The Scottish secretary has said that Nicola Sturgeon is wrong to demand control over immigration while setting tax rates so high that Scotland becomes an unattractive destination for people looking for work.
David Mundell was reacting to demands from the SNP that the Scottish government be given control over immigration policy after Brexit.
Mr Mundell questioned the wisdom of asking to introduce a separate Scottish immigration policy to attract more people to Scotland, while at the same time deterring people from coming to Scotland to work because of high taxes.
Scottish ministers want higher-rate taxpayers to pay more from April than their counterparts in the rest of the UK. It would be the first time in 300 years that this has been the case.
The Scottish budget, which will write this change into law, is due to be passed in the Scottish parliament today.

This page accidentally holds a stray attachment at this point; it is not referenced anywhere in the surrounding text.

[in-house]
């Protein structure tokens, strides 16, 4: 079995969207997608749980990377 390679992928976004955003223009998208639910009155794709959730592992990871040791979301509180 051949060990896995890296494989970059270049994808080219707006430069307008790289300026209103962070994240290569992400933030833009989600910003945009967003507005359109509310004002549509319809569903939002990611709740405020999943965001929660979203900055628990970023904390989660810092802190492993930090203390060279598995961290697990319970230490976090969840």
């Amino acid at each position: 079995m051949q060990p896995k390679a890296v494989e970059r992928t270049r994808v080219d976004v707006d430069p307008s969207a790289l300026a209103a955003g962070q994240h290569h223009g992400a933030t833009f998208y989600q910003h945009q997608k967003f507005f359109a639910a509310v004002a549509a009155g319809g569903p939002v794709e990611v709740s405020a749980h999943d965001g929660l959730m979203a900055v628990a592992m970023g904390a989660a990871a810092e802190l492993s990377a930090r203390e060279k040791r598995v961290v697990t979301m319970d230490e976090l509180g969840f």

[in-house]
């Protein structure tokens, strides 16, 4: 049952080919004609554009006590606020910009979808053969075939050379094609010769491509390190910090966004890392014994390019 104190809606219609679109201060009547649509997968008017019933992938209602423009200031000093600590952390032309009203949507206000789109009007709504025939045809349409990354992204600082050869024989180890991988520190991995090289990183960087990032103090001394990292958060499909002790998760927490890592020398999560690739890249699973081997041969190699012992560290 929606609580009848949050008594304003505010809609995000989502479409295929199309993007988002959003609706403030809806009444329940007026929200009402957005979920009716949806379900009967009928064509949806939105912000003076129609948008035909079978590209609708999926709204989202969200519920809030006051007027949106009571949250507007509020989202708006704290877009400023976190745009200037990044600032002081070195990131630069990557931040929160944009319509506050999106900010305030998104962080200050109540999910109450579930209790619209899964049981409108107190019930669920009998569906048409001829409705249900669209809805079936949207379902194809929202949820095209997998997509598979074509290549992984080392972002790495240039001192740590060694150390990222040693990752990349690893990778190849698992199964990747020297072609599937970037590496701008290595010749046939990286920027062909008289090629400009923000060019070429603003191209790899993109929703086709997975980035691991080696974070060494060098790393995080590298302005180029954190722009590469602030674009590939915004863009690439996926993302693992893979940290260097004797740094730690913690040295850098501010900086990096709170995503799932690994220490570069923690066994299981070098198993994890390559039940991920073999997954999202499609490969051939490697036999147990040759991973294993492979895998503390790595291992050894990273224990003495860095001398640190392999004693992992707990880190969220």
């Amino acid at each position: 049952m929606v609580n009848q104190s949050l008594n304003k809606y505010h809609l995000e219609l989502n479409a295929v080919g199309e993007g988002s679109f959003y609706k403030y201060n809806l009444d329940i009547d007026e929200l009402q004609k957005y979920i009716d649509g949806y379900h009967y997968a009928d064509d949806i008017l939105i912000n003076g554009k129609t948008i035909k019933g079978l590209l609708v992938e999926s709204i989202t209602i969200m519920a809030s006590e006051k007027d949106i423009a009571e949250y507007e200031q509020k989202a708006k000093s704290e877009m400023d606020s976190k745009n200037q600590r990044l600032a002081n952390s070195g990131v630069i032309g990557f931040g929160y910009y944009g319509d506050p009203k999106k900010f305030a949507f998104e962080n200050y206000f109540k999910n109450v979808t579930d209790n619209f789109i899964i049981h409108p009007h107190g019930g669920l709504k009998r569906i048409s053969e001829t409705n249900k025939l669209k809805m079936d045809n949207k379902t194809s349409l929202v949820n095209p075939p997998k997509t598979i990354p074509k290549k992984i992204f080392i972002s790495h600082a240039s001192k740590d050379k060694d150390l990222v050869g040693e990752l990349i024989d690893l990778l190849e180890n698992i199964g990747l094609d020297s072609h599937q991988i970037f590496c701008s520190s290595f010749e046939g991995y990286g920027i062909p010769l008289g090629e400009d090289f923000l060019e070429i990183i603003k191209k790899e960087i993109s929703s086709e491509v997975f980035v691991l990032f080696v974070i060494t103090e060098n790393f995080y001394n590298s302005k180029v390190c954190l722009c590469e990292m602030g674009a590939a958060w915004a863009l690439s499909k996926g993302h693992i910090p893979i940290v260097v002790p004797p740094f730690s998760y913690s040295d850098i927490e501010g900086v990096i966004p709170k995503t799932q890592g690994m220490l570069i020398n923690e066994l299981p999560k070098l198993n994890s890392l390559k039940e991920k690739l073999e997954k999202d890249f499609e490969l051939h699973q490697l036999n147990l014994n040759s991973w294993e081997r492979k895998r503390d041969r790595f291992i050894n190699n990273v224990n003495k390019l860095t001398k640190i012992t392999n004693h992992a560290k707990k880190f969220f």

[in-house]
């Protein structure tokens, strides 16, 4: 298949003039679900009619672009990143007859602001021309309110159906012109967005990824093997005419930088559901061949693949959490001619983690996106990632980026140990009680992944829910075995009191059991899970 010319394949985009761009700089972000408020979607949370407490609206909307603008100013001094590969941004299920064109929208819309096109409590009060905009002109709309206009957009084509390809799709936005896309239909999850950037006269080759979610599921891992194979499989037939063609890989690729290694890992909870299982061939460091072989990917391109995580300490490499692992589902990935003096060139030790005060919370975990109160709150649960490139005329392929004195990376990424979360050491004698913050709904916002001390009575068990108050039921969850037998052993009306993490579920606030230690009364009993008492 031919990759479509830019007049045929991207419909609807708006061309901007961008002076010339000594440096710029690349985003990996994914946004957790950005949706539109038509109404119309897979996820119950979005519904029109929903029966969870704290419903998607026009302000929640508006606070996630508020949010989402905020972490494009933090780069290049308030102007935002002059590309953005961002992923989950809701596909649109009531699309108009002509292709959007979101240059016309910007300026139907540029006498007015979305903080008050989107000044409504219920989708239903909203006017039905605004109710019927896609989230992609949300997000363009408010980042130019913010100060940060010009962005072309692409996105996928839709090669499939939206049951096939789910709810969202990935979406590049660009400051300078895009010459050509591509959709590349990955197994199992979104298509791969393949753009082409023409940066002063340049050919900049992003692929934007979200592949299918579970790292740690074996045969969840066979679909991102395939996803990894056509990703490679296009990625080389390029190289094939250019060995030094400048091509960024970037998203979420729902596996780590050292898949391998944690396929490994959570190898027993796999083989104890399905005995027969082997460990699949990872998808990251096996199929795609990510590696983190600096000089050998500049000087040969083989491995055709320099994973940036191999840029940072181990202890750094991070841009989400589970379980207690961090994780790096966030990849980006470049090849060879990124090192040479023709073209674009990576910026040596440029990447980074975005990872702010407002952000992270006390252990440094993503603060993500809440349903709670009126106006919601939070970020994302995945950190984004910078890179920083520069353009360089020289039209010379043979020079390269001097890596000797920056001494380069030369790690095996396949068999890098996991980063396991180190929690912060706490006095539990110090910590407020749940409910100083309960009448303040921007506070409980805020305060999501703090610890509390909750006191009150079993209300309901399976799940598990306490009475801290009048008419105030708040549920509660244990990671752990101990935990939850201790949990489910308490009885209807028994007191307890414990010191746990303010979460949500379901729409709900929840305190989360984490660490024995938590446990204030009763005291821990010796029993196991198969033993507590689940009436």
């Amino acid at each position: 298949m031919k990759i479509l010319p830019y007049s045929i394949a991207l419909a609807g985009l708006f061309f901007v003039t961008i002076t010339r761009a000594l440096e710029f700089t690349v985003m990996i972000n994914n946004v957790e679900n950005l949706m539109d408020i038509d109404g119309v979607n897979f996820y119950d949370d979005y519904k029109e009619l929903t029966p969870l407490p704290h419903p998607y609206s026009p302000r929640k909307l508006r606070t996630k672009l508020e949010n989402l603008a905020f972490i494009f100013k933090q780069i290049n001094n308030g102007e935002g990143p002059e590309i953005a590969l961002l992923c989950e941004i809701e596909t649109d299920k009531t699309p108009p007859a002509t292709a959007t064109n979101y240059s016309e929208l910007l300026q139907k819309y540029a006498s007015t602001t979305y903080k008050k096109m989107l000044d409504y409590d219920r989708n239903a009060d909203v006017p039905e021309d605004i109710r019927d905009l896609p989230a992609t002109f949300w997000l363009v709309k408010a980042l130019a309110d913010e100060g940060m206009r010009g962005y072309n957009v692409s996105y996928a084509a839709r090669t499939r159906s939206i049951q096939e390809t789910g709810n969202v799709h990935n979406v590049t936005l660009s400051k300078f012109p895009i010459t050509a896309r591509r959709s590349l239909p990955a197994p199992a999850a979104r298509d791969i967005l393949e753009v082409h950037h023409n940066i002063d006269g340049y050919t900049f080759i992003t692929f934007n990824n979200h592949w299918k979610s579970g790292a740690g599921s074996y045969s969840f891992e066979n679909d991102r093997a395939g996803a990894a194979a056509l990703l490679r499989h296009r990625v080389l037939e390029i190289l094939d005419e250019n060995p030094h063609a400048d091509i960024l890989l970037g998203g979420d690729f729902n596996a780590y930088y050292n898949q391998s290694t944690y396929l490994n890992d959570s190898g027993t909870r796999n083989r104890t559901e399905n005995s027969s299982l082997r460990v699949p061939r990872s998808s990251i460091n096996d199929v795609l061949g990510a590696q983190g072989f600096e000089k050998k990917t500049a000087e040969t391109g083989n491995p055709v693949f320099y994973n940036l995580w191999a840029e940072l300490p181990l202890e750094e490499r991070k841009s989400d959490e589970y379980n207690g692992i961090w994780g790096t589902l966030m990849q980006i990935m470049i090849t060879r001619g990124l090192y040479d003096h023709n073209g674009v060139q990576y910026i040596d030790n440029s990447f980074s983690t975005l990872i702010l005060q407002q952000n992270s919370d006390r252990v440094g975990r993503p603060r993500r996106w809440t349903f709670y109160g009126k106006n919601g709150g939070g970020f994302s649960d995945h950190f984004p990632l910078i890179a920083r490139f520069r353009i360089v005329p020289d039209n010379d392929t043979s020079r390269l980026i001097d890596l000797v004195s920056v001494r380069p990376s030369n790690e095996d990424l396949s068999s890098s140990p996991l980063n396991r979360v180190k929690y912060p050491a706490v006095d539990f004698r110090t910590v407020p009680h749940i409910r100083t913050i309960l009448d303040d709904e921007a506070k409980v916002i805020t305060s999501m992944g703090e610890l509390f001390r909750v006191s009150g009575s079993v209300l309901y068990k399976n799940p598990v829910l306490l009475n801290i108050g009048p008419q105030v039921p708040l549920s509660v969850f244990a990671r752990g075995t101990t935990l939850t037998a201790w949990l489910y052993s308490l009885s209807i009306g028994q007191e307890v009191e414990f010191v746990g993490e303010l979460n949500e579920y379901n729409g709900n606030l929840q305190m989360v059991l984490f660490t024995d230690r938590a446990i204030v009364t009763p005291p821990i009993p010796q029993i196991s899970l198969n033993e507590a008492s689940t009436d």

SNP leaders are also pressing the UK government to give Scotland control over immigration. Scottish ministers claim this would allow Scotland to embrace an “open-door policy” to European immigrants at the time when the UK leaves the European Union.
Mr Mundell said that the two policies — tax and immigration — worked against each other. He said: “Of the people that come into the United Kingdom at this moment, only 4 per cent of those people end up in Scotland.
“Making Scotland the highest-taxed part of the United Kingdom is not necessarily the way to attract medical professionals to come to Scotland.”
Mr Mundell said that the SNP’s tax decisions would not only affect workers from the European Union. He said: “The other thing Scotland relies on is people coming from elsewhere in the UK and we certainly don’t want to be putting in place any impediment that would impact on people coming here from other parts of the UK.”
A Scottish government source said: “Our compromise proposals, including transfer of immigration powers to Holyrood, have so far not been met by an equal compromise by the UK government, whose response fails to live up to their rhetoric of equal partnership.”
Sir Ivan Rogers, the UK’s former ambassador to the EU, has expressed doubts about an independent Scotland staying in the single market. “I would think that the usual suspects in some member states would be extremely worried about the precedent,” said. “You start with Spain, but probably have Belgium and Italy as well.”